State park naturalists conduct guided tours of the cave’s subterranean splendor in the summer. Fisher Cave was closed temporarily in an effort to slow the rapid spread of white-nose syndrome, a disease caused by a fungus that was unknown to science as recently as 2007 and that is highly lethal to certain species of bats that hibernate in caves. Rigorous screening measures are now in place in state park show caves to minimize the spread of the syndrome, and the caves are closed in other seasons when bats are present. Most wild caves that harbor bats have been closed year-round. Until the disease and its transmittal are better understood, scientists prefer to err on the side of caution.

Outside the caves, wildlife abounds in the park, and you will have a good chance of seeing ospreys, mink, or river otters. September is often the best month to be on the river. Typically, skies are sunny, both air and water temperatures are mild, and the river is clear and uncrowded. In mid-September, the peak of the hummingbird migration usually coincides with the peak blooming of the cardinal flower. This common riverside plant is so sought after by hummingbirds that you will rarely watch for five minutes before a hummer shows up.

Even at midday on a summer weekend, you can experience the rich diversity of the Meramec by putting on snorkeling goggles and sub- merging into the clear waters. With over one hundred species of fish and numerous species of turtles, salamanders, crawfish, and mussels, the Meramec is considered Missouri’s Amazon of aquatic life.

Back from the river is an extensive mature forest. On slopes that face east or north, the forest often reaches an impressive size and density. Here in early May, a healthy population of the exquisite yellow lady’s slipper orchid flourishes. On the south sides of several ridges are several thin-soiled rocky glade openings in the forest. In mid-April, red Indian paintbrush embellishes the glades. In early June, the long rays of purple coneflower blossoms unfold, providing a second peak of color.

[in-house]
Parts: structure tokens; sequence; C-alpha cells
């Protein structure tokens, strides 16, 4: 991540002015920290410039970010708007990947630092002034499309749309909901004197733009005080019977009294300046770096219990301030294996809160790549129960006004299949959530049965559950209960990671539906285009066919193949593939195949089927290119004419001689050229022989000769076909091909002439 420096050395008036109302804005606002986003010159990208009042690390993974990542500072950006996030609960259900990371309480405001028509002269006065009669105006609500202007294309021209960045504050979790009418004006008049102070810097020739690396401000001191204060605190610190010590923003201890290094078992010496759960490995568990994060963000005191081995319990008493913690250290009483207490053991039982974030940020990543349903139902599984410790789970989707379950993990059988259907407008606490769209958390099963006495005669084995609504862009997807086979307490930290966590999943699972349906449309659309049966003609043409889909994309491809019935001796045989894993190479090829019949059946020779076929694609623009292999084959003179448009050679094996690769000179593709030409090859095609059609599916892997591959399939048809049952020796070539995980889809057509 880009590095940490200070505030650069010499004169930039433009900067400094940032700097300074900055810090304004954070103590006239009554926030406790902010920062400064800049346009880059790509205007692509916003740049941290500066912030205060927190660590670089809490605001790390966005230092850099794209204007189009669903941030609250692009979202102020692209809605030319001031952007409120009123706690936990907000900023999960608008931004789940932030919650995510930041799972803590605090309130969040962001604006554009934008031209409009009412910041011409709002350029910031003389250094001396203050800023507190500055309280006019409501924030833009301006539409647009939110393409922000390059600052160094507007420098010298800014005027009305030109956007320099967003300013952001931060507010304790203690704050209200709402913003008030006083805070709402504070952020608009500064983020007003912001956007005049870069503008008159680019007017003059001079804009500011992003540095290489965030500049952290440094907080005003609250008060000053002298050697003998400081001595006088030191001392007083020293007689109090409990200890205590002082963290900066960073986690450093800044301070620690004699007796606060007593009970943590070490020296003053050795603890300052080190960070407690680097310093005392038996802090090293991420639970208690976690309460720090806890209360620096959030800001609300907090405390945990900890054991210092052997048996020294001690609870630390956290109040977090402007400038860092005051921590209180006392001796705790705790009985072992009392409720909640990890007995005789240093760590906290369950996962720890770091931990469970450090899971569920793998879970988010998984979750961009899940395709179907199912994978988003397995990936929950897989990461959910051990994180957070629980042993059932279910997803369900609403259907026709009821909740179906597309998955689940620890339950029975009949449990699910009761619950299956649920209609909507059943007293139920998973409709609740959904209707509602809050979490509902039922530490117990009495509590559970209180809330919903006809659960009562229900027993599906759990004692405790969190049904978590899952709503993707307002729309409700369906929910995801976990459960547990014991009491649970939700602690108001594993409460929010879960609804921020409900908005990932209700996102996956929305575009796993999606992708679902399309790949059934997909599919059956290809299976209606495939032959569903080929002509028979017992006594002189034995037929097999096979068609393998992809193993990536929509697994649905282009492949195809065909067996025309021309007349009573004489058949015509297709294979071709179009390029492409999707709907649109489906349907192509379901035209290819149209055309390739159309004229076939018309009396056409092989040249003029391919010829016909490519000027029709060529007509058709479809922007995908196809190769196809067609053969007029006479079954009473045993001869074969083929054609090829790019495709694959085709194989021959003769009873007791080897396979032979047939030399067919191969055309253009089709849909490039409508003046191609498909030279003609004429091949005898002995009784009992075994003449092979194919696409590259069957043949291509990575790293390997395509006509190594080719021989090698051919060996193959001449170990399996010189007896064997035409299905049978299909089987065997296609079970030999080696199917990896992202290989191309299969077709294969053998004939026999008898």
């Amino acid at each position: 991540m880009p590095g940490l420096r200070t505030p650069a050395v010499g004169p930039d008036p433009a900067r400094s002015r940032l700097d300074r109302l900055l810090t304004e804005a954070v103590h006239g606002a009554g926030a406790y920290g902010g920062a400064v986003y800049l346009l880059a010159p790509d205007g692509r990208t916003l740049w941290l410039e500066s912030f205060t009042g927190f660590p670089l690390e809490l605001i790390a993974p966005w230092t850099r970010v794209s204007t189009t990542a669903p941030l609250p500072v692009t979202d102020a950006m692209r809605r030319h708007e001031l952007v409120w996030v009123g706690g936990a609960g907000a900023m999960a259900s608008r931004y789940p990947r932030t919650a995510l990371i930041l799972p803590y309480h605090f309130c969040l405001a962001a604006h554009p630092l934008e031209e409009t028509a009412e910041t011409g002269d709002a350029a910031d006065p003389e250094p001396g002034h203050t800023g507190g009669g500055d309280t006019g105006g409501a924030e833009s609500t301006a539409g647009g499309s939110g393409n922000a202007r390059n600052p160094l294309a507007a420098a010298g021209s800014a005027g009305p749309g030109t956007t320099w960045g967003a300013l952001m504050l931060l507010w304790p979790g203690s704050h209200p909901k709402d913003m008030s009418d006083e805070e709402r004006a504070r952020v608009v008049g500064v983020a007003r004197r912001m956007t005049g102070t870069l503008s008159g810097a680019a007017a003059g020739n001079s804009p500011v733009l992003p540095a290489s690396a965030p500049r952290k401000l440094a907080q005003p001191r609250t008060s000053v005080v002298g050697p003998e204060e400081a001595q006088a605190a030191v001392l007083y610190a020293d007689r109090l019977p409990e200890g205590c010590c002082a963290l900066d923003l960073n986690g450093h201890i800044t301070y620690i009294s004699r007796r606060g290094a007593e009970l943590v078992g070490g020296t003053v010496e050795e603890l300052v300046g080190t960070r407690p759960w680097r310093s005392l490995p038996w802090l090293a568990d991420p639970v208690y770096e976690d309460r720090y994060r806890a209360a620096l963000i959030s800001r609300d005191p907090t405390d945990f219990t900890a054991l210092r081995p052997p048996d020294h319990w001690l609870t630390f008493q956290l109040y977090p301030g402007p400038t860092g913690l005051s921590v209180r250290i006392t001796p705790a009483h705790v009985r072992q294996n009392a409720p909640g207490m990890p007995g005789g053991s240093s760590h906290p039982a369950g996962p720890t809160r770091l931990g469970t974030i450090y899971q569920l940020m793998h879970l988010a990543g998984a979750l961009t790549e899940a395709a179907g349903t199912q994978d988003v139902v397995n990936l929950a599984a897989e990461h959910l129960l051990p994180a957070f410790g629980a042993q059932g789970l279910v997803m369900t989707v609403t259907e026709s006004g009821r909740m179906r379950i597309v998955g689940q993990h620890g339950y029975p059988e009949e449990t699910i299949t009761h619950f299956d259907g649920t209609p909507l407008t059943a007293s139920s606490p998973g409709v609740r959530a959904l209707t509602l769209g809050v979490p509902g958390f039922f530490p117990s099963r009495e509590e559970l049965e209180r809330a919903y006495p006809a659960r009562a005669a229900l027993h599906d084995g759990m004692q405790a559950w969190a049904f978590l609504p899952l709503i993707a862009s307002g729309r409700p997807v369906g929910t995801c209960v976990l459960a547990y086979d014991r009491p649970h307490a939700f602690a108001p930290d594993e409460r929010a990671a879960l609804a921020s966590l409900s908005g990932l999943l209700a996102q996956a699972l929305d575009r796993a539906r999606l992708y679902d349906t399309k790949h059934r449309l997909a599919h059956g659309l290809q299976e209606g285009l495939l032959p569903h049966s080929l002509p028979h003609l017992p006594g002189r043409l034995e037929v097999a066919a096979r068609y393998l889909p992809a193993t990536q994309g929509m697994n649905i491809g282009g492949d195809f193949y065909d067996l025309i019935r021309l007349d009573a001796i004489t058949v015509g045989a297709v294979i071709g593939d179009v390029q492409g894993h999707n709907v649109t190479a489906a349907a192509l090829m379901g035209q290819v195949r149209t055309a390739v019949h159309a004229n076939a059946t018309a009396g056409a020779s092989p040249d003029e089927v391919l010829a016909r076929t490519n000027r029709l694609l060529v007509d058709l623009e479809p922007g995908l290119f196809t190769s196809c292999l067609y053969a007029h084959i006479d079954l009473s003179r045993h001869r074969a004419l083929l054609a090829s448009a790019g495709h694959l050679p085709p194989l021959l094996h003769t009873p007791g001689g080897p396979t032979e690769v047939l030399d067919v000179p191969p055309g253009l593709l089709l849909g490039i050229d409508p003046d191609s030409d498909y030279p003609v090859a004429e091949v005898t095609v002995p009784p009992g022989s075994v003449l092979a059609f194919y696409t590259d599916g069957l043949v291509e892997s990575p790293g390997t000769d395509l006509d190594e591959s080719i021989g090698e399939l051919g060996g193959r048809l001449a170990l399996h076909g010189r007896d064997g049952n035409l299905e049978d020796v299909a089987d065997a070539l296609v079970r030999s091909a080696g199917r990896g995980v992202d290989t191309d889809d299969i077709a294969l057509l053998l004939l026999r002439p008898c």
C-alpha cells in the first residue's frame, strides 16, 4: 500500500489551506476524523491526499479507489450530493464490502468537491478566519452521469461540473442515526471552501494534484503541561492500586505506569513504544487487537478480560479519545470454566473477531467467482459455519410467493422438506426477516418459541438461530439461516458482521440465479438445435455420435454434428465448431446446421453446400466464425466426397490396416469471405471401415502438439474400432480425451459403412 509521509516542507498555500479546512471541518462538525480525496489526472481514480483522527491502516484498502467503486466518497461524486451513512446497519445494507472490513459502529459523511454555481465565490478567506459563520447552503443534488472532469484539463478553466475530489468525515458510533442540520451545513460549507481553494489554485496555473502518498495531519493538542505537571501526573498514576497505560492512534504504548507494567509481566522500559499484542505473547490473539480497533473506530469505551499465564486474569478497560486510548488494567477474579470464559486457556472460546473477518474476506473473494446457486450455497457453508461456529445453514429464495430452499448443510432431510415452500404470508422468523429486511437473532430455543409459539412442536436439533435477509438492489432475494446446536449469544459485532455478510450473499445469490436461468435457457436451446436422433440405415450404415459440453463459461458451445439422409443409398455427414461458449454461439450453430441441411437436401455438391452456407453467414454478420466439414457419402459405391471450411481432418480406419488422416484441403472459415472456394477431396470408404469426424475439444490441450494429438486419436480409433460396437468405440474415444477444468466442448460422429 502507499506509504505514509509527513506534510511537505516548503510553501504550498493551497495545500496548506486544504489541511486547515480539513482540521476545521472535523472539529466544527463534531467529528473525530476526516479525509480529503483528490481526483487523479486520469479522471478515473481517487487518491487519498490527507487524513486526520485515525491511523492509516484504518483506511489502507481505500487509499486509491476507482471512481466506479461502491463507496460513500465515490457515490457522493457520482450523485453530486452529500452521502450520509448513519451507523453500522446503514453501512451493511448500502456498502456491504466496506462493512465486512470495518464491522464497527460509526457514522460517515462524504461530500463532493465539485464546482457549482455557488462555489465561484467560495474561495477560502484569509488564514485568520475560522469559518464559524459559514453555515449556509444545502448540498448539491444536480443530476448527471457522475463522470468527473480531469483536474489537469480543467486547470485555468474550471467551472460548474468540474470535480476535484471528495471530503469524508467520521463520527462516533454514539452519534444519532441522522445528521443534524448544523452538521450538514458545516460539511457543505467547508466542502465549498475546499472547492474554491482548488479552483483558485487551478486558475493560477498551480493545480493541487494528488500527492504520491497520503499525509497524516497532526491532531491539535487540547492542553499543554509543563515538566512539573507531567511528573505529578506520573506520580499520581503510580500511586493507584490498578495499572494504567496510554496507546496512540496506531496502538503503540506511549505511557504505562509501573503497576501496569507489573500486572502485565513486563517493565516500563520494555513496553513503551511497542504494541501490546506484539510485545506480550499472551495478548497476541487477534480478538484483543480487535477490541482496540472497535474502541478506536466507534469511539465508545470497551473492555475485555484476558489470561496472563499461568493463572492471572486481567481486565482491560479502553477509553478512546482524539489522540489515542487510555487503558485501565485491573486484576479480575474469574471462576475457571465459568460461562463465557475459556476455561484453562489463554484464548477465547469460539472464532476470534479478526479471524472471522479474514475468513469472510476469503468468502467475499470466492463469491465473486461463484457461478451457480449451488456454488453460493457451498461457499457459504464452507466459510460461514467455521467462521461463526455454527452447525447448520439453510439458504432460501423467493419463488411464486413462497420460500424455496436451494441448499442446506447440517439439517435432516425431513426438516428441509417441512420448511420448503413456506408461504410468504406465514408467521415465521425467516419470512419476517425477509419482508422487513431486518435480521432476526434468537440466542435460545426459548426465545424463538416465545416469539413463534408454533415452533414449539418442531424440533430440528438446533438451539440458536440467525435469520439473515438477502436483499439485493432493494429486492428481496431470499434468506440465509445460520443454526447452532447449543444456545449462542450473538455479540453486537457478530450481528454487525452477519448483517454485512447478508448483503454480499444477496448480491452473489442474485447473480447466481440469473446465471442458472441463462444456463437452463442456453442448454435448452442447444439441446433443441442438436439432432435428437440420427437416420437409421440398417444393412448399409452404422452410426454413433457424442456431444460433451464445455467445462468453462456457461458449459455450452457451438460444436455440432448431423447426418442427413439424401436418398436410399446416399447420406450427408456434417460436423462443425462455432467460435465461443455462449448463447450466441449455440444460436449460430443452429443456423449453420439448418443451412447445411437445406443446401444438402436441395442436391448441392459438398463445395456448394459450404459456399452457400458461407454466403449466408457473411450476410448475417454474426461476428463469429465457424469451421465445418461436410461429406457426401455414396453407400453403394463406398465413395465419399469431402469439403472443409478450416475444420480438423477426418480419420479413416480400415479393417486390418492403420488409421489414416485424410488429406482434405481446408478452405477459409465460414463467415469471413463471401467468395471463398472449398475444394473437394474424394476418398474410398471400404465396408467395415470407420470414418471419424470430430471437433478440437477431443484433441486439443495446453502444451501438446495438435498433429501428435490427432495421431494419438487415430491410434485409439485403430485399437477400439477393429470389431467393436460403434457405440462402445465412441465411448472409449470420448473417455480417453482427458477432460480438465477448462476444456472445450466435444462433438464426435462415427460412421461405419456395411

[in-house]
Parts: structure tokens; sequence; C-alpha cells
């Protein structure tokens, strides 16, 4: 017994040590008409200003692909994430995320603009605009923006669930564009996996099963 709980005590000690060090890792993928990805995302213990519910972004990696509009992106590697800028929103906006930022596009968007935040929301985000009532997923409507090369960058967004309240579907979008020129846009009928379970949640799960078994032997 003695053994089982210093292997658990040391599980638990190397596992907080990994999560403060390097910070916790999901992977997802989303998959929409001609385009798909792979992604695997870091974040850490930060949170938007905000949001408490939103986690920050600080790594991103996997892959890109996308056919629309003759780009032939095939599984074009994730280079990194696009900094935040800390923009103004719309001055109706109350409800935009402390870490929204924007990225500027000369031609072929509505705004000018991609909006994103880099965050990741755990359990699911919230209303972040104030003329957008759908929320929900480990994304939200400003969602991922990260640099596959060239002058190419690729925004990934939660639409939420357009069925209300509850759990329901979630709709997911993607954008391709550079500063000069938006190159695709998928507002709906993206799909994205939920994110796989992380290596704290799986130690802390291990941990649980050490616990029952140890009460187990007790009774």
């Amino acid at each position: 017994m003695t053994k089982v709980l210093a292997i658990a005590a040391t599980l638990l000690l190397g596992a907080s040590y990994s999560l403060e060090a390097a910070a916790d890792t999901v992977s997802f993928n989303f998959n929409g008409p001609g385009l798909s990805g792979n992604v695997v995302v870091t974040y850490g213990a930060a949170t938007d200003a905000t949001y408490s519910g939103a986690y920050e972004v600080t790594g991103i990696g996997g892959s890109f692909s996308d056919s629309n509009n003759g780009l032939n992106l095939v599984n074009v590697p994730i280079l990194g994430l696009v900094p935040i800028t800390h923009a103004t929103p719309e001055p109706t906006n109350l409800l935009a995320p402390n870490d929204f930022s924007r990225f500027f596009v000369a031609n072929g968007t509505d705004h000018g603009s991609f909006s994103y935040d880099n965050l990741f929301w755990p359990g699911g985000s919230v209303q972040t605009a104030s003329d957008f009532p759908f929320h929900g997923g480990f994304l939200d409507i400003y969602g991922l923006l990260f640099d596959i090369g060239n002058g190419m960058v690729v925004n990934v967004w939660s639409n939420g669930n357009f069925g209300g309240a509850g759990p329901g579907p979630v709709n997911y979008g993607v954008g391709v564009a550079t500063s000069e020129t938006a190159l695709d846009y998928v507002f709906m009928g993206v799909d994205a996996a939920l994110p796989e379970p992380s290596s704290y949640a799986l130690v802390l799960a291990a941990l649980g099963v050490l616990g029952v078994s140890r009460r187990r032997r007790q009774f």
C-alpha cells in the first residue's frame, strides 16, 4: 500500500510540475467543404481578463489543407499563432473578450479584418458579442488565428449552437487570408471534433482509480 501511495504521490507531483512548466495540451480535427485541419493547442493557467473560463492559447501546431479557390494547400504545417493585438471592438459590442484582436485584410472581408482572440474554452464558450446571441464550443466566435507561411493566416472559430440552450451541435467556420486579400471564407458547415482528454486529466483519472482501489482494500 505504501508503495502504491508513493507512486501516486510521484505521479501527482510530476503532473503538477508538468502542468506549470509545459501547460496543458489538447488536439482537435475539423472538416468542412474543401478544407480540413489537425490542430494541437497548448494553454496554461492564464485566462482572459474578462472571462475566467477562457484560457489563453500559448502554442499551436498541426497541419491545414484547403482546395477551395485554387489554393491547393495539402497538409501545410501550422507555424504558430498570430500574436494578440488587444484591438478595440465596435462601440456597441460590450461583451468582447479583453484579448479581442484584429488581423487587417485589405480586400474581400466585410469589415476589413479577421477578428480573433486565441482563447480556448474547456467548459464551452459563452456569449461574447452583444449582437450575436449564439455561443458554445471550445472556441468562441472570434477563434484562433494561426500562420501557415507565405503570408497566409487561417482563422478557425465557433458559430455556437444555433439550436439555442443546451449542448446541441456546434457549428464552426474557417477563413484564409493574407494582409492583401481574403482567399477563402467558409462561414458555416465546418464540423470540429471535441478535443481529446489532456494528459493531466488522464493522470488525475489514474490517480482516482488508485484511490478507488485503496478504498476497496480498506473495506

A chinkapin oak woodland with an open prairie-like understory of grasses and forbs adorn the Meramec Mosaic Natural Area.
Photo by Paul Nelso

Some of the best places to experience the harmonious blend of glades and majestic trees are the park’s two natural areas, the 460-acre Meramec Upland Forest Natural Area and the 830-acre Meramec Mosaic Natural Area. They represent some of Missouri’s finest examples of the forest and woodland communities that typically grow on well-drained cherty soil formed from dolomite rock. Meramec Mosaic contains diverse natural communities, including fens, cliffs, caves, springs, creeks, lush bottomland forests and, on the uplands, woodlands with native grasses and gnarled chinkapin oaks and glades with dazzling wildflowers, thanks to stewardship by park staff and volunteers. The Mosaic area may be entered on the mile-long Natural Wonders Trail near the visitor center while the ten-mile Wilderness Trail traverses the more remote Upland Forest area and adjacent backcountry in the northern part of the park.

Although the woods and the caves provide an extra measure of enjoyment for a Meramec State Park outing, it is ultimately the river that defines not only the experience but also the park itself. Like one of the river’s meanders, the park has come nearly full circle, from its first modest attempt to preserve the riverine environs for the public, through the speculative fevers of dam construction, back to the real heart of the matter: the Meramec. The natural values of the river and its rugged watershed have prevailed. 

Meramec State Park could well be called “the cave park” as it has some four dozen named caves within its boundaries—more than any other state park in Missouri and second in the nation.